Figure 2.

(a–d) ERT of zonal mean ocean temperature for global ocean, (e–h) Atlantic and (i–l) Pacific (unit: 100-year, contour interval: 0.5). (m–o) The ERT difference between Pacific and Atlantic. Figures 2a, 2e, 2i, and 2m (Figures 2d, 2h, and 2l) show the average (difference) of the ERT in cooling (Figures 2c, 2g, 2k, and 2o) and warming (Figures 2b, 2f, 2j, and 2n) experiments.

2.2. Different Timescales in Warming and Cooling Experiments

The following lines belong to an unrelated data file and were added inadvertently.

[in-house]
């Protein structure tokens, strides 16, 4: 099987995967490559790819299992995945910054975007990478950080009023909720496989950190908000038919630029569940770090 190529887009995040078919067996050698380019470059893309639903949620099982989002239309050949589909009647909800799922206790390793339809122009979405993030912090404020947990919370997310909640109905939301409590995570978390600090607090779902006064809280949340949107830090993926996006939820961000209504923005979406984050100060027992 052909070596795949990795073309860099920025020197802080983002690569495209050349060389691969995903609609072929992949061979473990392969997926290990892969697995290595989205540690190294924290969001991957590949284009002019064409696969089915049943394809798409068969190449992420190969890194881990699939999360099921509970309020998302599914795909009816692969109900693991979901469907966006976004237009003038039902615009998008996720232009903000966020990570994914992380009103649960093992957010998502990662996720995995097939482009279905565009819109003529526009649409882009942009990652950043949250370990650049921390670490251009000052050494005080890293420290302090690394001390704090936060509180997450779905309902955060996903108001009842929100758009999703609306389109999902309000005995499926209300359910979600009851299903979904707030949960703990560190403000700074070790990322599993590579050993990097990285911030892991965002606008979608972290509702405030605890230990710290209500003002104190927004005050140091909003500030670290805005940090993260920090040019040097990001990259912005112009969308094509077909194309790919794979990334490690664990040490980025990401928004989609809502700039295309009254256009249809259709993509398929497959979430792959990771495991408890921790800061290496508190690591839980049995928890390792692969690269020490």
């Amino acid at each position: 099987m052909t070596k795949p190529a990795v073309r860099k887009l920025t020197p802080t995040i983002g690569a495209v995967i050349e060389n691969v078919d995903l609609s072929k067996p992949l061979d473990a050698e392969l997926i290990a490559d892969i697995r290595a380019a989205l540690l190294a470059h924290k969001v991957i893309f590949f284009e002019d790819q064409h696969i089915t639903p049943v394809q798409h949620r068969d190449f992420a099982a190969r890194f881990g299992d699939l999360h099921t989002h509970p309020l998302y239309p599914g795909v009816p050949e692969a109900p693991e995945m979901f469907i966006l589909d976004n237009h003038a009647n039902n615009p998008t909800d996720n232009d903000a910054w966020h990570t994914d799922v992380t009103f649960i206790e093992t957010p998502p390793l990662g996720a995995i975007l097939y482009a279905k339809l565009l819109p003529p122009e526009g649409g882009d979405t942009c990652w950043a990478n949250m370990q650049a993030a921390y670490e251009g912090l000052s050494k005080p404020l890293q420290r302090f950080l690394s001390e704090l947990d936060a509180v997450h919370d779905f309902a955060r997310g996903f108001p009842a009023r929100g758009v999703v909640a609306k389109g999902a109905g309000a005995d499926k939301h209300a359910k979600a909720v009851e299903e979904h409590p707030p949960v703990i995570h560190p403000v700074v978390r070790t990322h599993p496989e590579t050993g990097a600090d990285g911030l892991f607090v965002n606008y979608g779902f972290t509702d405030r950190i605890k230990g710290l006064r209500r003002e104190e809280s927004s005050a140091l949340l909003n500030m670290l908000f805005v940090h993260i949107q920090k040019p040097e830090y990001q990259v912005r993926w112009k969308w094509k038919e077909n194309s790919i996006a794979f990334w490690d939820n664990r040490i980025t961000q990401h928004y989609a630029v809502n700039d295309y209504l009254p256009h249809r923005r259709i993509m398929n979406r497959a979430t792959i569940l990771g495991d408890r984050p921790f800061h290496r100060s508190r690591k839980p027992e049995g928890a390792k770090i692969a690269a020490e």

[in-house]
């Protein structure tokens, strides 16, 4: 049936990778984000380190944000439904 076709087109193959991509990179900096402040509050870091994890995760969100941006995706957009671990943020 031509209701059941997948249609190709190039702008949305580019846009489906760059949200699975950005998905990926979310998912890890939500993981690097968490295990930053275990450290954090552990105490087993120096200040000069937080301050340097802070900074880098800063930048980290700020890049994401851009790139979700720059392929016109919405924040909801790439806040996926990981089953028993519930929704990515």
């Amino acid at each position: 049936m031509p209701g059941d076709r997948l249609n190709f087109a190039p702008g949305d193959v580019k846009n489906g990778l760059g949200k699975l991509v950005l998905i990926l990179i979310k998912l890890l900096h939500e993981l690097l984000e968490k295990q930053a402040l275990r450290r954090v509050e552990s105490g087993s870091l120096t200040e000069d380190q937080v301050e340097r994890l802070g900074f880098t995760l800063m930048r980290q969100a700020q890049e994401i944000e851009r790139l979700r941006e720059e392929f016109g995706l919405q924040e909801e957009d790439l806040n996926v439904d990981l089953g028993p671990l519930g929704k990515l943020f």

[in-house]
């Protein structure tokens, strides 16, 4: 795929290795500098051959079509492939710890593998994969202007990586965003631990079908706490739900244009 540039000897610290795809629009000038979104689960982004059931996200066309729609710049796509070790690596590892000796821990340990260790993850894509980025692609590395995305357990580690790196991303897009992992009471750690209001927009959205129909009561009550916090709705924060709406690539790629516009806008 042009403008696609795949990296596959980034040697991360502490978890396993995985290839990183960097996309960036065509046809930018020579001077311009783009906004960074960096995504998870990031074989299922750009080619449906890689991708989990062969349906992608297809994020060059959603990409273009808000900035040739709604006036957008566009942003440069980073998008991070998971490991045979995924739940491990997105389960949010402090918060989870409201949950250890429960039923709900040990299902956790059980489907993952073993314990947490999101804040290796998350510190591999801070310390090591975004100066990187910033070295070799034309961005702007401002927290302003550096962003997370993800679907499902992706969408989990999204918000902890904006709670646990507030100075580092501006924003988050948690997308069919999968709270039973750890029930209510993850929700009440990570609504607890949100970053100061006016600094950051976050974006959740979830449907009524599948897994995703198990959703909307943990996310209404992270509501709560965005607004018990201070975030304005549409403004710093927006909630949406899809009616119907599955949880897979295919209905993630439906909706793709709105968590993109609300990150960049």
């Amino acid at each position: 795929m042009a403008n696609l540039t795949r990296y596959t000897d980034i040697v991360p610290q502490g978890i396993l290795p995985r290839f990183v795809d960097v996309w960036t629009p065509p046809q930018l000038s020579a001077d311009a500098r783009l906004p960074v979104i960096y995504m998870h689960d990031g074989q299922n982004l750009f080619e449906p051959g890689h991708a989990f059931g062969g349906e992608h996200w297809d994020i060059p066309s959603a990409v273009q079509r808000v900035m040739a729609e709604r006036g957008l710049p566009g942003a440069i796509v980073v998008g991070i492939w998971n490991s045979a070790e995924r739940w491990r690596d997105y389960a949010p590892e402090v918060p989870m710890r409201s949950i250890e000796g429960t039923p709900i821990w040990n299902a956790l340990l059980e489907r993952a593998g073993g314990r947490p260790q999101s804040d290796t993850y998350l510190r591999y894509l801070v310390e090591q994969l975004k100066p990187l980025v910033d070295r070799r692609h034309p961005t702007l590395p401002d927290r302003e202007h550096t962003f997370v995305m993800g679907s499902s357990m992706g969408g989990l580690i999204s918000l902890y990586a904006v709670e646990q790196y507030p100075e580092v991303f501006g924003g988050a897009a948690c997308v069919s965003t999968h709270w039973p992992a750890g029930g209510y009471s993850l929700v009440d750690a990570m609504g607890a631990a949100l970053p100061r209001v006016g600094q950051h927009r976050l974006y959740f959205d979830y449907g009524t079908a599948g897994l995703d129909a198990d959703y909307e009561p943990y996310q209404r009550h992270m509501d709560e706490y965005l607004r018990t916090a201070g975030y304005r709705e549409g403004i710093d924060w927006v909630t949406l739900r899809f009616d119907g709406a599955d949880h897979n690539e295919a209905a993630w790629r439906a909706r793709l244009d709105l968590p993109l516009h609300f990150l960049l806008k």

[7] Significant differences in the ocean ERT are found between the global warming and cooling scenarios (Figure 2). The lower (upper) ocean reaches equilibrium faster (slower) in the cooling case than in the warming case. Although the climate sensitivity (e.g., the global mean temperature change) is nearly symmetric in the warming and cooling scenarios (Figure 1a), the speeds of ocean responses are remarkably different. The temporacline is shallower and more intense in the warming experiment (Figures 2b and 2f) than in the cooling experiment (Figures 2c and 2g). For the ocean below 1.5 km, the ERT in the cooling experiment is approximately 500 – 800 years shorter than in the warming experiment (Figures 2d and 2h). The temporacline also shifted downward because of the enhanced vertical mixing and convection. This effect occurs primarily in the Atlantic. In the Pacific, the ERT does not change much, and the temporacline shifts downward slightly because of the weak thermohaline circulation and ventilation (Figures 2i2l). It is worth noting that for the upper ocean above the temporacline, the ERT could be 200–400 years longer in the cooling case (Figures 2d and 2h), which is opposite that of the lower ocean. This effect is particularly clear in the northern high latitudes. As a consequence of the destabilization effect of surface cooling, the initially rapidly adjusting upper ocean has to readjust to the changed thermohaline circulation, which prolongs the ERT of the upper ocean in the North Atlantic.